The center provides weekly rehab services to 25 patients who have fairly severe MS symptoms. When the remodeled facility opens next year, it will have space and equipment to serve up to 100 patients.
Dr. Sharon Lynch, who directs the program, says traditional rehab programs provide only a few weeks of direct services, and then expect the patient to continue at home.
“MS, you know, it’s a constantly changing and worsening process, and so patients don’t get as much benefit if they have to stop doing their therapy," Lynch says. "So this program allows people to basically optimize what they have, and then maintain it for years.”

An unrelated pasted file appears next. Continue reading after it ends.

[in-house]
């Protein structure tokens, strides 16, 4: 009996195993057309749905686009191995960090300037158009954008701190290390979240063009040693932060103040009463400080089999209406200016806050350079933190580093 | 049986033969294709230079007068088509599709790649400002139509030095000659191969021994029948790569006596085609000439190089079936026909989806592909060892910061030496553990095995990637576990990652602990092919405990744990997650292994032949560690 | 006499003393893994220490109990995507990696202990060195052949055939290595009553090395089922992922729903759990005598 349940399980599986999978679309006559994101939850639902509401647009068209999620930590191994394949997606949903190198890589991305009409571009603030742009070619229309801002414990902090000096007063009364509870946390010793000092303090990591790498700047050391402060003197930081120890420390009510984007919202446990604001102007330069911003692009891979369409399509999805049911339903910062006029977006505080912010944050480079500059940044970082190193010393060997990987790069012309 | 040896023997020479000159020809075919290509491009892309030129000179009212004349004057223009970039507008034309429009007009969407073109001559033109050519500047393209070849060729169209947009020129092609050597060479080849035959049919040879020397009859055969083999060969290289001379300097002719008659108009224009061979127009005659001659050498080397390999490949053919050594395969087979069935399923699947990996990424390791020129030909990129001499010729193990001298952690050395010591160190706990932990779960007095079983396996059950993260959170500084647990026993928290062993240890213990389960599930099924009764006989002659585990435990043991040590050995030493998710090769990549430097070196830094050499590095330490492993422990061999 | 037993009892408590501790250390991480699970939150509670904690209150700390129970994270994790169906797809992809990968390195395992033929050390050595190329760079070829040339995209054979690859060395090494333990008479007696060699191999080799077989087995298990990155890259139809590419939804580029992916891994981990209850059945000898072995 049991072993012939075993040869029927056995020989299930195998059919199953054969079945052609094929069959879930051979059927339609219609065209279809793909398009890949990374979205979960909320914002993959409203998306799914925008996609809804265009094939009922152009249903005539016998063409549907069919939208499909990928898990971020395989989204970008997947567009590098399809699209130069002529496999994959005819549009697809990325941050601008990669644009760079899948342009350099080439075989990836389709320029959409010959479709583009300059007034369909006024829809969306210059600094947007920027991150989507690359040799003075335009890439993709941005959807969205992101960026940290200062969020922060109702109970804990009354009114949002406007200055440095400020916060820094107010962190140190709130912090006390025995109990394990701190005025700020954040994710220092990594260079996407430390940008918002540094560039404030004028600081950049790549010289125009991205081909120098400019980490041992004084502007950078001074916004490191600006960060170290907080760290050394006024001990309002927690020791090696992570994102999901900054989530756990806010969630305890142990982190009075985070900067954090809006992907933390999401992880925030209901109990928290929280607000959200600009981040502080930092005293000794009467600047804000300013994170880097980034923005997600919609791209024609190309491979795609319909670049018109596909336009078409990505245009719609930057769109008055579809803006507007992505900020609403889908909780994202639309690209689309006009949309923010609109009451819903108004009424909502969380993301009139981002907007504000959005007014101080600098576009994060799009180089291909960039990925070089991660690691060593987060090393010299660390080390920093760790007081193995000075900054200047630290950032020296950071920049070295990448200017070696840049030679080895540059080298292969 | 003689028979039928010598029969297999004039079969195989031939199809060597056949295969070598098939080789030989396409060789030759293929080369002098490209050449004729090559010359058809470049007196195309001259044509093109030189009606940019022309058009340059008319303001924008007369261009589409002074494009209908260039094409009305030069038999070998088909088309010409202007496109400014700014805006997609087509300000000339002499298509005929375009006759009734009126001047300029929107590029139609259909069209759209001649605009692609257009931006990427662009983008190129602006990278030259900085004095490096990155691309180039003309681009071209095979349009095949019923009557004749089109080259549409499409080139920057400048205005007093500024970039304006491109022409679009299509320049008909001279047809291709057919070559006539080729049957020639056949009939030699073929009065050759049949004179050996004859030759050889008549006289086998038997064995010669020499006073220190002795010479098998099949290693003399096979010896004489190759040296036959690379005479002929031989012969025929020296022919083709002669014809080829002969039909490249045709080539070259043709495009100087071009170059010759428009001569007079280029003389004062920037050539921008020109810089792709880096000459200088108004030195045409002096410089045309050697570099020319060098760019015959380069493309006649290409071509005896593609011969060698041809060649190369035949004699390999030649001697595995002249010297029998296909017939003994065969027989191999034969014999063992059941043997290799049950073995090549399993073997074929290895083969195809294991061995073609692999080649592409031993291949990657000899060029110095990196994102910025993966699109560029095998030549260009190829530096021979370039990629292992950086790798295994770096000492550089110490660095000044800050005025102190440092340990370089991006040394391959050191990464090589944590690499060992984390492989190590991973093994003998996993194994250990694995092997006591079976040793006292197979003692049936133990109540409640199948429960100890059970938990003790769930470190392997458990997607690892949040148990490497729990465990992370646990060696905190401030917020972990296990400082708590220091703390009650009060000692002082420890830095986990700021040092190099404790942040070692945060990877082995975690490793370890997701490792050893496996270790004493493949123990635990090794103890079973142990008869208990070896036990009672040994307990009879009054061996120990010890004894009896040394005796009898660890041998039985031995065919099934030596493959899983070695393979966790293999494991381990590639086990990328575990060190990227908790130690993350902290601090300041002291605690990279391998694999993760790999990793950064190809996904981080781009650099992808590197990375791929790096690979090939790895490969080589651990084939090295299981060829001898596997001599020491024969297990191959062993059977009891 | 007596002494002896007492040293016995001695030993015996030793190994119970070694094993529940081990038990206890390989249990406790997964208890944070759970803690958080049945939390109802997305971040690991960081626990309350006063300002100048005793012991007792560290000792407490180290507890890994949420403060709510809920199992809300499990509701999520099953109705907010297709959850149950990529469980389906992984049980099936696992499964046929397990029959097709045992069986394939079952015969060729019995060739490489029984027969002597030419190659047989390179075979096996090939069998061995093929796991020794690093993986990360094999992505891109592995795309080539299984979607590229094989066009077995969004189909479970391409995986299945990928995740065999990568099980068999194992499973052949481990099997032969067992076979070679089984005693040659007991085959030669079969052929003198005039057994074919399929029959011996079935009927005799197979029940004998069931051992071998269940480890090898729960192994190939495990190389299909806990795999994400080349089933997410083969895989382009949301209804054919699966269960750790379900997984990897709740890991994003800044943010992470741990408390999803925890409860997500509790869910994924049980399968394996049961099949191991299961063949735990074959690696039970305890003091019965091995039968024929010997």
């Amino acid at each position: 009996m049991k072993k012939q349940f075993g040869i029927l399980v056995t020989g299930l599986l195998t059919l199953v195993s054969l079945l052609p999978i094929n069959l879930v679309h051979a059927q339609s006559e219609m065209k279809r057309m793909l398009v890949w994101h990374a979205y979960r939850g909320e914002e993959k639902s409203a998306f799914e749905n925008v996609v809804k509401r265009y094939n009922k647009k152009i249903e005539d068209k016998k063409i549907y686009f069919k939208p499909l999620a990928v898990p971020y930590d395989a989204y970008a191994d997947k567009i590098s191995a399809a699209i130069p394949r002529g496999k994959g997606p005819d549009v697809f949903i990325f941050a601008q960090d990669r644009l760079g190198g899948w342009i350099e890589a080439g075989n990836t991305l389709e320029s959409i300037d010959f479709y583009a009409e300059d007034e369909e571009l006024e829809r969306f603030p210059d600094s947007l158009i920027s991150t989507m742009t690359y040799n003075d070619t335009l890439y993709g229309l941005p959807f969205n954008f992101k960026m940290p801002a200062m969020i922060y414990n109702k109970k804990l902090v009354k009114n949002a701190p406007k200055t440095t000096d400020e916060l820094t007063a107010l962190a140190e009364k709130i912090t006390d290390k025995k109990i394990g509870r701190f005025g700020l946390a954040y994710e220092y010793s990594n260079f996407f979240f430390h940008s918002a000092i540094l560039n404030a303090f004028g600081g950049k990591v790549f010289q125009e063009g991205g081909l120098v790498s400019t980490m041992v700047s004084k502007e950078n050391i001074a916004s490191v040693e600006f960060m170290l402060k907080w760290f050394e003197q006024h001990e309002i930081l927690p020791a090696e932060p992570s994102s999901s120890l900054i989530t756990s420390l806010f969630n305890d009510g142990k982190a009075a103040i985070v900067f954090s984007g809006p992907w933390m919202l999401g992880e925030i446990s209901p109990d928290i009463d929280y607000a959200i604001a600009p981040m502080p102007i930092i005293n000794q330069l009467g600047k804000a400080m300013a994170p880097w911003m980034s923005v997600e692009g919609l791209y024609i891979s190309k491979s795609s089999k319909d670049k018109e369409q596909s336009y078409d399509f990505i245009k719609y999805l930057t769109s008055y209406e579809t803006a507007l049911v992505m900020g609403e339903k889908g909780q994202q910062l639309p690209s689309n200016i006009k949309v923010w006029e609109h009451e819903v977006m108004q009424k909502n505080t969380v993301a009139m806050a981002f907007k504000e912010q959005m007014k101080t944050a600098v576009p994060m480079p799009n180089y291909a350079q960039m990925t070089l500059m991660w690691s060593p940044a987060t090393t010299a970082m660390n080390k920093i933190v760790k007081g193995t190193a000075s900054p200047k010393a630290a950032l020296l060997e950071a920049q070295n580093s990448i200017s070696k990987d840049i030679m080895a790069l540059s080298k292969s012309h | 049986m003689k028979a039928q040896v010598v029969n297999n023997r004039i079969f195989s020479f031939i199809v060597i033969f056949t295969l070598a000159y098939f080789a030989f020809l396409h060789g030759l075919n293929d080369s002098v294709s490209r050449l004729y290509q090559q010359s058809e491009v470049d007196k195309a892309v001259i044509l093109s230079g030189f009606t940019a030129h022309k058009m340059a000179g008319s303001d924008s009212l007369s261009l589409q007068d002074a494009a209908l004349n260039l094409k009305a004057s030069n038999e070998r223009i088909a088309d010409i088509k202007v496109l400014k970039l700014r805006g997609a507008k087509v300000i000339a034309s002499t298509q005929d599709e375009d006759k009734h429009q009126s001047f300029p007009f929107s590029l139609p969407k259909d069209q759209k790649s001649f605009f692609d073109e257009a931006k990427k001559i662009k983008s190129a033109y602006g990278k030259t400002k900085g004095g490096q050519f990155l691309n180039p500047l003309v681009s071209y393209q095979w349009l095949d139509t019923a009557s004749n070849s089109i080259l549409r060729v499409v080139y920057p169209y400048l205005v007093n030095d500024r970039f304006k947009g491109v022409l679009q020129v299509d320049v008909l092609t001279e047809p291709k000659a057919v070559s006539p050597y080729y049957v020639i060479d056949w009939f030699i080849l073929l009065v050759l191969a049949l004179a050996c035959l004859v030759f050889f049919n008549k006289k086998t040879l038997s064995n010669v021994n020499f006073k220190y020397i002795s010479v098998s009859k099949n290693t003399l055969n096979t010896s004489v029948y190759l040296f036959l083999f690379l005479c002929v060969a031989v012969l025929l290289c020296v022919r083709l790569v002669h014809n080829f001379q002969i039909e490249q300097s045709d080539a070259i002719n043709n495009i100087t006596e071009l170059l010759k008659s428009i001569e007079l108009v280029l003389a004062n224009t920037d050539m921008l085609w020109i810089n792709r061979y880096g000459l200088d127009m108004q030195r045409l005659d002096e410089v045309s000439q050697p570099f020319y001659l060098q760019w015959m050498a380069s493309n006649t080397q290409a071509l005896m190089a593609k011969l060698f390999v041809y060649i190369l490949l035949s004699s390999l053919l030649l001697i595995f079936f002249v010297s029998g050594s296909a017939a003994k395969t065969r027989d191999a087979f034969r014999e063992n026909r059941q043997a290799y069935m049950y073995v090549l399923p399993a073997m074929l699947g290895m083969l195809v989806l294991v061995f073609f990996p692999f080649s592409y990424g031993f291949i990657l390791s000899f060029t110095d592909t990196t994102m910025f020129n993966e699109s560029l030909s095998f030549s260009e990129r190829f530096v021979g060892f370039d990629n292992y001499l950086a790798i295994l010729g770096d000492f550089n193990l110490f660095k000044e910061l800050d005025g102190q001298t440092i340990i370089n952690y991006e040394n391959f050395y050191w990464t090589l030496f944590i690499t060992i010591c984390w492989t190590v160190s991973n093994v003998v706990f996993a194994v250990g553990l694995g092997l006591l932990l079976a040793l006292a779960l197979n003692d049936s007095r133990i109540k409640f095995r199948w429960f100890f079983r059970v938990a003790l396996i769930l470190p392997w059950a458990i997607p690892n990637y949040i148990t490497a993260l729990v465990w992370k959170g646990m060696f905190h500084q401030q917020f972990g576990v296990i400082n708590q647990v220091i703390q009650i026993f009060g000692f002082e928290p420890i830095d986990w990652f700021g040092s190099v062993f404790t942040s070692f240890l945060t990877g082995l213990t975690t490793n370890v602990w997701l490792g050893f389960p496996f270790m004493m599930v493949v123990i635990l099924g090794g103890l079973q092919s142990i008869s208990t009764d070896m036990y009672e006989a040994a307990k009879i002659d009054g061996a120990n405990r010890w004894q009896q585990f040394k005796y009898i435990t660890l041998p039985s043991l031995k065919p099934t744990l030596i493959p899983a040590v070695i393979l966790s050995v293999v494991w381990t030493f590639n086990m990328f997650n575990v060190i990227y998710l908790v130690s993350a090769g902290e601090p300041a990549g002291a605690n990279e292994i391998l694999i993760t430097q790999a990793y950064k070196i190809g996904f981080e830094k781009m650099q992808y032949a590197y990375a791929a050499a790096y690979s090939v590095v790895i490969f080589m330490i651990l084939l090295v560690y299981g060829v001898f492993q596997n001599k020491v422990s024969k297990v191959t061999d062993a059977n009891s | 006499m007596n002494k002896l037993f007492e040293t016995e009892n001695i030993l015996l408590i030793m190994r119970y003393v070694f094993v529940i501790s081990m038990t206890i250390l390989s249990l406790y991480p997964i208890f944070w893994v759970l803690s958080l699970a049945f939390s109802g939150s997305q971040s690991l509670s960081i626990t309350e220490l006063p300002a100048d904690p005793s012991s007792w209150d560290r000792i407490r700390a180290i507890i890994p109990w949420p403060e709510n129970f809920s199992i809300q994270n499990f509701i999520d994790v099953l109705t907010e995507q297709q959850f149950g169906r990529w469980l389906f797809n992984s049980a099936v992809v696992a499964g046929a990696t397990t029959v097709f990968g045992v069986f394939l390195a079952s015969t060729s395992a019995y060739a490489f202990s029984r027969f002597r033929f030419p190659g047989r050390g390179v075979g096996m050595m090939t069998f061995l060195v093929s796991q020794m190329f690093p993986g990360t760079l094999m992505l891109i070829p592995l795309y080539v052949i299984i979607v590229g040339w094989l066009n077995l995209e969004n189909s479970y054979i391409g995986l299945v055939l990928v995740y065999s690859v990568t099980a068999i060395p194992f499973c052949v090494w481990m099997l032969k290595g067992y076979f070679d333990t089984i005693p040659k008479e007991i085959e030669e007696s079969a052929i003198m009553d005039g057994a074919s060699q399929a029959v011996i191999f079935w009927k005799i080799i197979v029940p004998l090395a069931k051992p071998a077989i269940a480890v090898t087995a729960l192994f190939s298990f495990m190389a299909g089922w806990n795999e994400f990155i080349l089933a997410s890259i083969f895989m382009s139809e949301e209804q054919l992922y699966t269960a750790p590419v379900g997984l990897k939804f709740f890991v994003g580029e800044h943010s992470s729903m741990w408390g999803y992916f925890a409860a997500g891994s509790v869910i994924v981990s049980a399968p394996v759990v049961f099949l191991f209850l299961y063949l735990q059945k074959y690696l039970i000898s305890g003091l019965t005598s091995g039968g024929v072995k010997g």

63-year-old Anne Hussar, of Overland Park, has been living with MS symptoms since 1990. She says it’s hard to stay motivated to do her therapy at home by herself.
“Doing it in a group, with therapists, gives you more incentive to work on improving your strength," she says.
The MS Achievement Center at KU Med is one of only about half a dozen programs in the country that provide MS rehab on a long-term basis.